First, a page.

Having lived through 1990 as an adult, I don't recall recall it being treated "almost like it was the new millennium". Nor would I use the term "upbeat". I'd cautiously say it might have been "optimistic", but only in the sense that there is always a hopeful optimism at the beginning of a new calendar decade, whether it it warranted or not. If anything, 1990 saw a certain seriousness or earthiness return, as we were finally seeing the end of all that cheeesy 80s synth-new wave, cartoonish fashions and general vacuousness that characterized the 80s. This new (and welcome) seriousness was taking hold, as exemplified by the emergence of grunge. Not that grunge was without it's own pretensions.


That's true, although i'm not sure if 1990 was the year which saw the return of earthiness in pop culture. I would personally reserve that for 1991, considering that alternative rock became a genuine force in the mainstream in the second half of the year and "grunge" fashion was brought to the forefront of the public eye. You're right that 80s-synth new wave was beginning to fade by 1990, although the general "80s aesthetic" was still present in a lot of releases that year. The pop music of the time had much more in common with 1985 than it did with with 1995, in my opinion. Although, I wasn't alive at that time, so I could be completely wrong. :P

Subject: Re: 1990: A Precursor to the Y2K Era?

Written By: yelimsexa on 11/06/17 at 9:10 am


'80s culture was already gone by the time our 1990 calendars went up. I don't remember anyone playing with an Atari 2600 or the original Star Wars action figures by Kenner in 1990. We had moved on to the Nintendo Entertainment System and Teenage Mutant Ninja Turtles memorabilia by then.I know both of those came out of the '80s, but no one I knew thought of them as "80s culture" back then. 1990 was a very '90s year.


And of course like you said in another thread, the "Spirit of 1990" was finito in 1999, meaning that this may have been the last year to have no connections to the forthcoming Y2K era. And most people didn't even hear of this phenomenon until 1998 when it went into the mainstream. And yes, although they were a bit behind the times, I did play Pitfall II: The Lost Caverns at a friend's house that year despite playing an NES for over a year, and felt that the joystick was cool compared to the four button NES controller, even if the graphics weren't that great (though not drastic like after the SNES came out).  Of course, this was TMNT's biggest year with sales of over $400 million in toys and merchandise (not counting the movie), and I was a fan!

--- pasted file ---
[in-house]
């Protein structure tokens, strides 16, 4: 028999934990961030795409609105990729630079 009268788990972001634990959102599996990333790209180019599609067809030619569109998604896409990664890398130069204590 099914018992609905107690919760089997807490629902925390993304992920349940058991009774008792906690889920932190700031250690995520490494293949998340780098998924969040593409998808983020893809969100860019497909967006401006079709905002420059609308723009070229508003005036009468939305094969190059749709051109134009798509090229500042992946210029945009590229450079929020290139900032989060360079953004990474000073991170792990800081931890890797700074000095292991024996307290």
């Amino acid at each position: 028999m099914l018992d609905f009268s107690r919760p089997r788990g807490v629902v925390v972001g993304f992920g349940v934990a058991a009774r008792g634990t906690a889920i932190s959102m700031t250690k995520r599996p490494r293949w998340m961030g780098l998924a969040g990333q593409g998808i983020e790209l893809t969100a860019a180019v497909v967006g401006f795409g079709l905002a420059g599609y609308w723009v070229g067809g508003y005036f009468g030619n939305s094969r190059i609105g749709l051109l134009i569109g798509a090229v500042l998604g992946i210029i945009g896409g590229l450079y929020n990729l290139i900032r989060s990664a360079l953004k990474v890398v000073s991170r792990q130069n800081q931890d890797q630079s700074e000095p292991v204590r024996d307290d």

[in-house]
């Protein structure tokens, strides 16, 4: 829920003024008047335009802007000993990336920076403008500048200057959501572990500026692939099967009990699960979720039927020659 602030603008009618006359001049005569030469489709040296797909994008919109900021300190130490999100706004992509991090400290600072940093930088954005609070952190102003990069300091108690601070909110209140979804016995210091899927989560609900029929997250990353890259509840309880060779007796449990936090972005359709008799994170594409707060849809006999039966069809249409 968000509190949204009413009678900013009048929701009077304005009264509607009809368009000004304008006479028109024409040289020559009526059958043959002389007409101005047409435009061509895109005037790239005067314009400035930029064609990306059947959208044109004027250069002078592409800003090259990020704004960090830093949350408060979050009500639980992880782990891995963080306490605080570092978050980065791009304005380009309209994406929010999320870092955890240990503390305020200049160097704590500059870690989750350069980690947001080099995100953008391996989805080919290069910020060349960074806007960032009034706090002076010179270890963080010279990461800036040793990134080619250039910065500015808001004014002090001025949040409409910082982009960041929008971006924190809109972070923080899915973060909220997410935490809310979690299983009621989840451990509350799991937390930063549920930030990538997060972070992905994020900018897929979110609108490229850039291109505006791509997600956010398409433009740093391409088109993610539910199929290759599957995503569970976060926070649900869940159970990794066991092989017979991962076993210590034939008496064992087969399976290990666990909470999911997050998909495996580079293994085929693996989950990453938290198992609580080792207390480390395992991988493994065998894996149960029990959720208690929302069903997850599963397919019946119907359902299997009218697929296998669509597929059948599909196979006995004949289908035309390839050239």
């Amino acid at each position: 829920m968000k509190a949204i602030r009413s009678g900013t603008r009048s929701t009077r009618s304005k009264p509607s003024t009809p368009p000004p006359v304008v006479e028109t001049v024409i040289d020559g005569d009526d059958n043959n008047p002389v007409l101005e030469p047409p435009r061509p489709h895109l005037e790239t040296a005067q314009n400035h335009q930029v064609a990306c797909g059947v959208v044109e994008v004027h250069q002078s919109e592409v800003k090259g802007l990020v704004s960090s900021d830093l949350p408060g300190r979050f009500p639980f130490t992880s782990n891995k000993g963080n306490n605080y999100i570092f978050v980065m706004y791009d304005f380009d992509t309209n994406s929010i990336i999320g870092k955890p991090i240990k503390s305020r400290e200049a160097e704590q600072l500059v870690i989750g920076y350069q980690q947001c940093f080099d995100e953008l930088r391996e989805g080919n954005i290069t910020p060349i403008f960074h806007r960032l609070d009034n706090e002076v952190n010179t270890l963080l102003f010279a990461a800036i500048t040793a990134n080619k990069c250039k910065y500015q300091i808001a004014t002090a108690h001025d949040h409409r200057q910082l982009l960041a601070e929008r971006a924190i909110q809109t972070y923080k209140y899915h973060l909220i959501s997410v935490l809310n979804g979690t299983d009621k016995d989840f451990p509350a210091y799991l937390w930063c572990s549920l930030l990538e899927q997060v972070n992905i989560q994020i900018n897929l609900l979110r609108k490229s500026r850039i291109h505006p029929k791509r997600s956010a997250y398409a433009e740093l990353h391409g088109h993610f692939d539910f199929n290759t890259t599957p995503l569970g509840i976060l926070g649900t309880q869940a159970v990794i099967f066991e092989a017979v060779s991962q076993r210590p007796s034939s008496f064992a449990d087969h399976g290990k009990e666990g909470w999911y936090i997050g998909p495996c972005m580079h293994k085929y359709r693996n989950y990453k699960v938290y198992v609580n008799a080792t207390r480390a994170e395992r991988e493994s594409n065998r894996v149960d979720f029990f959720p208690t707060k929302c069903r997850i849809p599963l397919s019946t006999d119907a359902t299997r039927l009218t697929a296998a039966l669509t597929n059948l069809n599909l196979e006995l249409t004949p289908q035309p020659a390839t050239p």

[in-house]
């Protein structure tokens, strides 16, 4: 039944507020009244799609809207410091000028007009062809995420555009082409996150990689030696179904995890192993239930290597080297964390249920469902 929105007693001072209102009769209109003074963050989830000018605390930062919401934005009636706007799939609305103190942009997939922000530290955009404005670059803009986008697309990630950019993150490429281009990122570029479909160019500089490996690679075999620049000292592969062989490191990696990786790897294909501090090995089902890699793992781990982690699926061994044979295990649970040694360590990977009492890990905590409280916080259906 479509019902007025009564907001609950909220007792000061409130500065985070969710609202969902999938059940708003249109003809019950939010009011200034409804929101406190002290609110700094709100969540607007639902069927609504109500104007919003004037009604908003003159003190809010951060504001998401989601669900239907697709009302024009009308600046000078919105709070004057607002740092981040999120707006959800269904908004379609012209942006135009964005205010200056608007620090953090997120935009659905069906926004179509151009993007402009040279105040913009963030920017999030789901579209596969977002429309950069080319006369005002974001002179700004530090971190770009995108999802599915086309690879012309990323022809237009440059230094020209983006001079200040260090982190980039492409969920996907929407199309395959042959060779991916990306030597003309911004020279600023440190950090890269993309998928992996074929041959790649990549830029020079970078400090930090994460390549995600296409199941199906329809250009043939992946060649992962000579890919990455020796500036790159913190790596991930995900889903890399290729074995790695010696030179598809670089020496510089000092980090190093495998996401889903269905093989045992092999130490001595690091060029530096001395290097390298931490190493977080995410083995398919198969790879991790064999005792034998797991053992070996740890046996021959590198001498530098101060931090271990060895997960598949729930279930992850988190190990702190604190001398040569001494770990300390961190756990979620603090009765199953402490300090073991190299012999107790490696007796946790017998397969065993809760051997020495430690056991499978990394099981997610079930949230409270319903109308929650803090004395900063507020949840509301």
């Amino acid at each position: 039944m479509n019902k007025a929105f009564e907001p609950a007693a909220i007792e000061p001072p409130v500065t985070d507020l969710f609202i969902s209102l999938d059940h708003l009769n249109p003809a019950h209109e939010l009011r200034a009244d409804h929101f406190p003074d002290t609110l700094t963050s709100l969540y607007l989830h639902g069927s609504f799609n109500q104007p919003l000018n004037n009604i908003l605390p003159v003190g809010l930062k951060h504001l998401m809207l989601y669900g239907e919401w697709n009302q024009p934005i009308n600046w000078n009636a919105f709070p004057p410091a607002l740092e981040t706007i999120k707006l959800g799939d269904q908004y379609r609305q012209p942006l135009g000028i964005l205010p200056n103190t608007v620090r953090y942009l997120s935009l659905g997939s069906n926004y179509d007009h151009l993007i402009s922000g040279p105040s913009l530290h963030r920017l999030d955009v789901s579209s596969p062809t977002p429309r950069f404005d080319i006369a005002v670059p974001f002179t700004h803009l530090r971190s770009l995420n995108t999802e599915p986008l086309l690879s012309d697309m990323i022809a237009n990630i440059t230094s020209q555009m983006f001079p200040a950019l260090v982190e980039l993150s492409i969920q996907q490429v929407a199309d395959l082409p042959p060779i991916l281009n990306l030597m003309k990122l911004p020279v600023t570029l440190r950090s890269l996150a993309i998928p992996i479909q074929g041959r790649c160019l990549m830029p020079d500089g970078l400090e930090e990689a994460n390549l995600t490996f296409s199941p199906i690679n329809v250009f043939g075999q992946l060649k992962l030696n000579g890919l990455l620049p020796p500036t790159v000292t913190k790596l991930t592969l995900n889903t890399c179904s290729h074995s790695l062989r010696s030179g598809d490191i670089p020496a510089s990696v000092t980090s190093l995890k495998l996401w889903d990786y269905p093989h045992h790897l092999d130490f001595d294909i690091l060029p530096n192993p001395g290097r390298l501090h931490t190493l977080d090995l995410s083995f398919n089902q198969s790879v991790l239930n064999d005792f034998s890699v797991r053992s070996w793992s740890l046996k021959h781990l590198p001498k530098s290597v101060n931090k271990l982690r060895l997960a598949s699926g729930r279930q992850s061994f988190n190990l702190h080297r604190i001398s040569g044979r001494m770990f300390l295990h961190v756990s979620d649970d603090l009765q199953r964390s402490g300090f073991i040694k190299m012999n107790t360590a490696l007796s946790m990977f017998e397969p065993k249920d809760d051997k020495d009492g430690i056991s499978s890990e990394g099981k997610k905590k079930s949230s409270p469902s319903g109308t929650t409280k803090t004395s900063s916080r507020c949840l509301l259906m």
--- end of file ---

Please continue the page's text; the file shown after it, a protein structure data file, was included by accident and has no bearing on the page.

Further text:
Subject: Re: 1990: A Precursor to the Y2K Era?

Written By: Lizardmatum on 11/20/17 at 1:31 pm


The past three decade changes have had similar shifts to a more upbeat, optimistic culture.  We saw it again in the 2009-2012 era.  It's possible we might experience it again as we head into the 2020s.  Things are noticeably becoming more upbeat.


I do hope so. I have noticed that I do enjoy the tail ends of a decade more than the middle

Subject: Re: 1990: A Precursor to the Y2K Era?

Written By: 2001 on 11/20/17 at 1:43 pm

1990 was a very dark year in Canada with the start of that recession. Yuppie culture was dead once and for all, there was maybe some trace of it in 1989 but not in 1990. I wouldn't call it optimistic, but "1990" does sound rather futuristic. :D

Subject: Re: 1990: A Precursor to the Y2K Era?

Written By: batfan2005 on 11/29/17 at 3:08 pm

Actually 1989 was the beginning of the Y2K culture. It was the year that the Internet was created and the Simpsons premiered.

Subject: Re: 1990: A Precursor to the Y2K Era?

Written By: Howard on 11/30/17 at 7:00 am


Actually 1989 was the beginning of the Y2K culture. It was the year that the Internet was created and the Simpsons premiered.


How was 1989 the beginning? ???

Subject: Re: 1990: A Precursor to the Y2K Era?

Written By: HazelBlue99 on 11/30/17 at 8:29 am


Actually 1989 was the beginning of the Y2K culture. It was the year that the Internet was created and the Simpsons premiered.


Ha, great joke...that's not what this thread is about.  >:(

Subject: Re: 1990: A Precursor to the Y2K Era?

Written By: TheEarly90sFan on 11/30/17 at 12:01 pm


Actually 1989 was the beginning of the Y2K culture. It was the year that the Internet was created and the Simpsons premiered.


Actually,The Simpsons premiered in 1990, not '89. The Christmas Special was a stand-alone special, not the first episode.